I was so excited to get into the “B” section of Mr. Boston’s 1935 edition. That is until we tasted the first drink on the list… Babbie’s Special Cocktail.
As another blogger eloquently put it, “I really hope Babbie was special for some other reason than her taste in cocktails.” Touche’!
It’s not that the Babbie’s is a bad drink, it’s just that it is far from what I’d consider “special”. When I first glanced over the recipe I was reminded of the Alexander Cocktail No. 2. – I really enjoyed that Alexander and thought Babbie’s sounded like something that would be enjoyable too, although far from unique.
What I hadn’t initially realized was that the Babbie’s is lacking the key ingredient that made the Alexander No. 2 exceptional… Creme de Cacao. More than that, the Babbie’s Cocktail is very heavy on the cream with just a 1/4 teaspoon of Gin and less than an ounce of Apricot added to the mix.
While the Alexander No. 2 did not incorporate Gin into the recipe, the Babbie’s Special Cocktail may as well have omitted it too. Despite using our strong botanical flavored compound Gin, none of the herbs could compete with the 1/3 ounce of dense cream. By some miracle the Apricot Brandy managed to shine through but only slightly. I think this recipe would have done more for me if the Gin quantity was increased from a dash to at least 1/2 an ounce. Mr. Boston’s must have agreed because the new recipe increased the booze but kept the cream at a reasonable level.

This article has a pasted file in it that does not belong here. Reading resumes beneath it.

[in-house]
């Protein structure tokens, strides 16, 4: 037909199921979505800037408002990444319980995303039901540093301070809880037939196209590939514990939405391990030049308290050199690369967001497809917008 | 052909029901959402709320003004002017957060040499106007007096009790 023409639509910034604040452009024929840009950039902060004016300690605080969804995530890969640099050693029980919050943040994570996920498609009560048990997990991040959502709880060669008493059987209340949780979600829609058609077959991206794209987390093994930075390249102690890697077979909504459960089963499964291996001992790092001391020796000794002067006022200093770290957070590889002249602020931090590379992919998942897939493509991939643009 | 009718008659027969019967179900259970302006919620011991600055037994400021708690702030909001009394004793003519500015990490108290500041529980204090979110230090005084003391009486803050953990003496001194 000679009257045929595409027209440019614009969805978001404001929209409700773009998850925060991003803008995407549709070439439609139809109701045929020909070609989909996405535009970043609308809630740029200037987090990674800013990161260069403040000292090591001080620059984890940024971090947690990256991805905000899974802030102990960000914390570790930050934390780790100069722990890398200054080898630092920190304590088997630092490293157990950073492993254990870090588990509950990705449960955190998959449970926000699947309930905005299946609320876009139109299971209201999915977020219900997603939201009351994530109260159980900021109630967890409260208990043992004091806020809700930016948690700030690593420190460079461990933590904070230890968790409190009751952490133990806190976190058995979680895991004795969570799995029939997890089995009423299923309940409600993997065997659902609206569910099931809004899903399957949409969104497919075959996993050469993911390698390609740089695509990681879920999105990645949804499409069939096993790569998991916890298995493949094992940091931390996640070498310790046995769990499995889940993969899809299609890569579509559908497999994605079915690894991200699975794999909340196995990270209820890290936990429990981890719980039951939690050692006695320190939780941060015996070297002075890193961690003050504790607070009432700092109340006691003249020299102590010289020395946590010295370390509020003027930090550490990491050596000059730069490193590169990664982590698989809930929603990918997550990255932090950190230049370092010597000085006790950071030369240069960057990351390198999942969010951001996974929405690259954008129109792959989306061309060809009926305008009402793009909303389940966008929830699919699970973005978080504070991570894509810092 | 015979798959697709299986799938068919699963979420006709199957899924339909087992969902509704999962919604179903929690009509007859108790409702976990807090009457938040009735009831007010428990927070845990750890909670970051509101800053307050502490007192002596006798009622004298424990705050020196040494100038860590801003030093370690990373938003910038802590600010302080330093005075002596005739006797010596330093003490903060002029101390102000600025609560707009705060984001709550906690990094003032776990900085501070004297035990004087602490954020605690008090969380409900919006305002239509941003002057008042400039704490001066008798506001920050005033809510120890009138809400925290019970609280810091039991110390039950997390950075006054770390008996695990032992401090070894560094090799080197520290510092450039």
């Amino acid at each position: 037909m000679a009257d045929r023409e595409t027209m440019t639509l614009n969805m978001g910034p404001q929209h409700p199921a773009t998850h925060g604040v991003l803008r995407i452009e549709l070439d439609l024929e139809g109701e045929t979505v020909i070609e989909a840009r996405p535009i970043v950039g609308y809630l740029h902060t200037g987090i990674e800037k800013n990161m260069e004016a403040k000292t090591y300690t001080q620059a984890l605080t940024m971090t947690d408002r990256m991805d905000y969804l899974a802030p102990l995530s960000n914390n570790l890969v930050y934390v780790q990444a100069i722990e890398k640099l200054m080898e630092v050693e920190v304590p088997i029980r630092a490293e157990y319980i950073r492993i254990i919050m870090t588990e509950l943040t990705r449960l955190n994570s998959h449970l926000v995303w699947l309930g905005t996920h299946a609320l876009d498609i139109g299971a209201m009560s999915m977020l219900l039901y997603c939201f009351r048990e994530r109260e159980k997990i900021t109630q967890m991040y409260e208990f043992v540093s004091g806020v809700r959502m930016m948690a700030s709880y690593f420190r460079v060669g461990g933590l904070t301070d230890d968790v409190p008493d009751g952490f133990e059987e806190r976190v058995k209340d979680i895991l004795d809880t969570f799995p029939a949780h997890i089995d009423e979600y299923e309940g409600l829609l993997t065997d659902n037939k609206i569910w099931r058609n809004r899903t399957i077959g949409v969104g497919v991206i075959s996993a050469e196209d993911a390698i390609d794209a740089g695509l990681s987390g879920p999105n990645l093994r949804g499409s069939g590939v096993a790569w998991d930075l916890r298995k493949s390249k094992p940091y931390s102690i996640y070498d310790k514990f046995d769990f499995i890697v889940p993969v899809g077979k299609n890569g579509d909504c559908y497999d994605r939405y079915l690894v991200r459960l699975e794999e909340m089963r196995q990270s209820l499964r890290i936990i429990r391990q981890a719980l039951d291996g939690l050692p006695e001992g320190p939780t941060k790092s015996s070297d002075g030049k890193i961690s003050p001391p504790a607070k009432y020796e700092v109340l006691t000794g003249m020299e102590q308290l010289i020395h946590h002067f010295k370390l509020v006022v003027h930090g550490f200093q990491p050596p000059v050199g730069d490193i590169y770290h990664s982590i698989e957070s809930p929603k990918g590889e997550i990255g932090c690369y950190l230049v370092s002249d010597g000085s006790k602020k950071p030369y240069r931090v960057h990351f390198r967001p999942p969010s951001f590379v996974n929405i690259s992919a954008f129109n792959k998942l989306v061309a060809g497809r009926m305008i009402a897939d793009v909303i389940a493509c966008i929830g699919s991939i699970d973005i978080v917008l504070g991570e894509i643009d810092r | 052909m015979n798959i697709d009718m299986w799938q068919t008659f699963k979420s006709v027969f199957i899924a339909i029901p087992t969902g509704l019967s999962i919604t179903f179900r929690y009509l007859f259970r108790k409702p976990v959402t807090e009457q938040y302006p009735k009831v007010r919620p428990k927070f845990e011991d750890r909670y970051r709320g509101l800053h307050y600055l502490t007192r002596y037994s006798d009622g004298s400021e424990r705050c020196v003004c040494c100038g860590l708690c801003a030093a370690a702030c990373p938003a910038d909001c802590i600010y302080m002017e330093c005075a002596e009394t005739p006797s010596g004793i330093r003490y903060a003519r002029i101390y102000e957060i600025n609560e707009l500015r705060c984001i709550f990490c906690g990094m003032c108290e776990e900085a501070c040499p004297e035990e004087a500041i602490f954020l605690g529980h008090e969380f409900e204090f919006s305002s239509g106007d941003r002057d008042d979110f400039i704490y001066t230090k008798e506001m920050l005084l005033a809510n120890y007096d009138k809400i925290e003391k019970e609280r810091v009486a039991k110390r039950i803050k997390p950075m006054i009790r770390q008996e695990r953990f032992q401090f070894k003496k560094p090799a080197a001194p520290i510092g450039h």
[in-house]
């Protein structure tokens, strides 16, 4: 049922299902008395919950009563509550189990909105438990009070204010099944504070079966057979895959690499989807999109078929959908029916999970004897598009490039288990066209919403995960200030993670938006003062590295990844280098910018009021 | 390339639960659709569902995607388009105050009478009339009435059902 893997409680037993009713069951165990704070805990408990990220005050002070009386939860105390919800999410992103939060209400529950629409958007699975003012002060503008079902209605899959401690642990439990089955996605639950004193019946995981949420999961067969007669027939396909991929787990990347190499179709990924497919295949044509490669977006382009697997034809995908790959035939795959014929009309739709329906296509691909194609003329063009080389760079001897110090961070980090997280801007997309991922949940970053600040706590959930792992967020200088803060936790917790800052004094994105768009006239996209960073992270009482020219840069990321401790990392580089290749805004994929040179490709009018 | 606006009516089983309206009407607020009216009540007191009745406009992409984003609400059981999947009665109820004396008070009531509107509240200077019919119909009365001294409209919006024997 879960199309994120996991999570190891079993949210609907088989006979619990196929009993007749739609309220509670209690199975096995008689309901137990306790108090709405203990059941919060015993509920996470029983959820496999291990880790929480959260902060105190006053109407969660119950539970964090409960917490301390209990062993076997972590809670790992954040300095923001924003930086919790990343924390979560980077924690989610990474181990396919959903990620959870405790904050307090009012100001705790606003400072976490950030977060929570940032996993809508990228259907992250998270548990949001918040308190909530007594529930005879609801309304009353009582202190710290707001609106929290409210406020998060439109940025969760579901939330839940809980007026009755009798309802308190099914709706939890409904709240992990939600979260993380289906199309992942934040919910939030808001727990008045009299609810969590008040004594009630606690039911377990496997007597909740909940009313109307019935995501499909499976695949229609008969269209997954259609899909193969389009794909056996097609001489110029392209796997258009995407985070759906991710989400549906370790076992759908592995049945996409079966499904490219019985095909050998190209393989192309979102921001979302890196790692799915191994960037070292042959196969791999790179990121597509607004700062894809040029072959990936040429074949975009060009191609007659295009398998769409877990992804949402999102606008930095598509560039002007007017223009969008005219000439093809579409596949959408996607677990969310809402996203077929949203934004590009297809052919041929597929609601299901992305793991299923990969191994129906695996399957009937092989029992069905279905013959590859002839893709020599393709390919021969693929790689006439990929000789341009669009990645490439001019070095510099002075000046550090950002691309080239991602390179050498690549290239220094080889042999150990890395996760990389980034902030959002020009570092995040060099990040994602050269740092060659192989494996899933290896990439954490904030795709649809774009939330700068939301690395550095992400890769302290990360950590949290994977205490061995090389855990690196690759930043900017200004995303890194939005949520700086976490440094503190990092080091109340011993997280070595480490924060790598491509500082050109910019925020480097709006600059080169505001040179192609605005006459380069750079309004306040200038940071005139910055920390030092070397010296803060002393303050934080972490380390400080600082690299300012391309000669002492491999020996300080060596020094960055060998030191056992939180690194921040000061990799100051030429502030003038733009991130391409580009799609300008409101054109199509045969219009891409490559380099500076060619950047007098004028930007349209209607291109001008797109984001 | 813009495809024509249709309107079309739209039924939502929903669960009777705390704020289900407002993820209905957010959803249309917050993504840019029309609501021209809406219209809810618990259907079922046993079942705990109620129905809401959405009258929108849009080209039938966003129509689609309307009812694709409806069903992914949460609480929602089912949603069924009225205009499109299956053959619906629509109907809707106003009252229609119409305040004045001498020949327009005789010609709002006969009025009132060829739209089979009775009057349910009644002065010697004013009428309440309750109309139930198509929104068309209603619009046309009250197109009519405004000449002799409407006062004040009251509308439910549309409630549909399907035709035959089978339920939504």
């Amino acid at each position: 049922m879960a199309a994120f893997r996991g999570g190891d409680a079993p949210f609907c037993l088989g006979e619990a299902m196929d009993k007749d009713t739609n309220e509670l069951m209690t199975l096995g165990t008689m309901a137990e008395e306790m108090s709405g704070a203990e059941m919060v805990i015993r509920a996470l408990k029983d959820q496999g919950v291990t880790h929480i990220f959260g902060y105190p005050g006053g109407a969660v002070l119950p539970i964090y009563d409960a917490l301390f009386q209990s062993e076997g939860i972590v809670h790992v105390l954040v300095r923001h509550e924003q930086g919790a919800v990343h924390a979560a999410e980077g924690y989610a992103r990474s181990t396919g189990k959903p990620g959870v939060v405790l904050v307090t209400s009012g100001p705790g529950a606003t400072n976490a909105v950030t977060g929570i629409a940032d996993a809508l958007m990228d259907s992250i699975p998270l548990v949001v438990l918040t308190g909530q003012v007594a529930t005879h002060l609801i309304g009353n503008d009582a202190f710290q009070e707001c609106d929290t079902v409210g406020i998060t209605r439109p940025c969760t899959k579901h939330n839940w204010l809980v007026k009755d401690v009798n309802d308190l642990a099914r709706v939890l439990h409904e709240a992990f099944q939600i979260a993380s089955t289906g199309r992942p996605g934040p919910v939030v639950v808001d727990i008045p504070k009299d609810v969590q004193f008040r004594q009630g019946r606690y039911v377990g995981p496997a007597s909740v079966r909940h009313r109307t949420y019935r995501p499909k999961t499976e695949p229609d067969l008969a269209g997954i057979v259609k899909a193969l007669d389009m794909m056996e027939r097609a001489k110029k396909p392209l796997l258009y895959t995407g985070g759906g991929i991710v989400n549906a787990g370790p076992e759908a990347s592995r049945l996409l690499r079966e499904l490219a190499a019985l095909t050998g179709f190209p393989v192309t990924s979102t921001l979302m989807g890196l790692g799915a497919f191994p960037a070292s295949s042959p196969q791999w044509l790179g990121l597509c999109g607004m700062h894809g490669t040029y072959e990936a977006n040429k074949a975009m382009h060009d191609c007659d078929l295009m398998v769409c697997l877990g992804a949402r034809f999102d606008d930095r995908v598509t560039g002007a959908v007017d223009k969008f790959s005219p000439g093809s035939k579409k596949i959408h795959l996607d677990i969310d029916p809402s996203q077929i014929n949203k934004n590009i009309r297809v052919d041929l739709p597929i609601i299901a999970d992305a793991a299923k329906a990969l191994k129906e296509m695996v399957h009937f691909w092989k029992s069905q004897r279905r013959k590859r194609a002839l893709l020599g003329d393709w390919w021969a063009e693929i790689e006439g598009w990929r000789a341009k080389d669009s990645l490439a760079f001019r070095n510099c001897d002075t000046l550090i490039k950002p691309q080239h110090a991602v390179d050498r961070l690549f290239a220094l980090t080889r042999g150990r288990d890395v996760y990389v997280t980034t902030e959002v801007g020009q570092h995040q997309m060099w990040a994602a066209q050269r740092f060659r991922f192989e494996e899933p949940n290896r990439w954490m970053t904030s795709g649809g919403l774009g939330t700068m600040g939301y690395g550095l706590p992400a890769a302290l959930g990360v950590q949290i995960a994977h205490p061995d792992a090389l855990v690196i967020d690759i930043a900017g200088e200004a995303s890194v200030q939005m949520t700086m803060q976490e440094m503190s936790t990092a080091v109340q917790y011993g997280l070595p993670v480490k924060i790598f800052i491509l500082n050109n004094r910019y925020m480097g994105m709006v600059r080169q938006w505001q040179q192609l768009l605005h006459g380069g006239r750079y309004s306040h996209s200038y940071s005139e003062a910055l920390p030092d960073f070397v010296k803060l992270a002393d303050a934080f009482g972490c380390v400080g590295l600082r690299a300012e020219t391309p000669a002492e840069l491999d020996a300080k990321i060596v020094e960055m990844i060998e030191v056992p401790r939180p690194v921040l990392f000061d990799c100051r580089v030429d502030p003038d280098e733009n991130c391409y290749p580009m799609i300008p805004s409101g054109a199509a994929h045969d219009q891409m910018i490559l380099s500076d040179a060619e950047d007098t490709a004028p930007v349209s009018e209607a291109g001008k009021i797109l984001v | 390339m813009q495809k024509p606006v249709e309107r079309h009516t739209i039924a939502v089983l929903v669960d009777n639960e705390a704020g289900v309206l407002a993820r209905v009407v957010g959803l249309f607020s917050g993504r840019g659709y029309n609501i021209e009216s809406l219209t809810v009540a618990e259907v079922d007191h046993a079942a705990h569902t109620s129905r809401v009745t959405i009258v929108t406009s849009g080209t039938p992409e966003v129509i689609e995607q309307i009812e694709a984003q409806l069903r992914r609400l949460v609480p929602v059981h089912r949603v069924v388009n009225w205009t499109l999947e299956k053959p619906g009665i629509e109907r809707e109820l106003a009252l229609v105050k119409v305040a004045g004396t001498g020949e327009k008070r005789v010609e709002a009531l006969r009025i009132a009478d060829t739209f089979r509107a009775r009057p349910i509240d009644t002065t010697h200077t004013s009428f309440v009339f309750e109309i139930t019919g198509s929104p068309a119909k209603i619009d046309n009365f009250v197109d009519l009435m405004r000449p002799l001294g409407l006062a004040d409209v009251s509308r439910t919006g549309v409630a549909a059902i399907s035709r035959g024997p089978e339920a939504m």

I tried in vein to find out who this drink may have been named for. I got nothing from my search. Babbie seems to be a unique name so I’d hoped to discover it was a nickname for an actress of the 1930’s or something to that effect. The closest I could come up with was that Jean Harlow was nicknamed “Baby” and given her vintage the time-frame worked. The only hiccup to that theory is, apparently Ms. Harlow was a fan of a sweet rum martini. I find it hard to believe she would pass up a full flavored combination of light rum and sweet vermouth for the lack luster Babbie’s Special.
Either way, in an attempt to improve Babbie’s Special Cocktail, I added an unmeasured splash of Creme Yvette to the drink. I figured the added sweetness of the Yvette would do the drink some good and it did… Well, sort of.
The once stark white cocktail turned a nice shade of pale raspberry. It reminded me of a well stirred raspberry yogurt in color. I enjoyed the combination of the Creme Yvette and cream more than I had the prior Apricot mixture. Unfortunately my splash may have been too heavy and the Apricot was gone along way of the Gin. It was a totally different drink and while better to taste, I fear it was too different from the original recipe.
Oh well, perhaps tomorrow’s Bacardi Cocktail will prove more interesting. Until then – Cheers!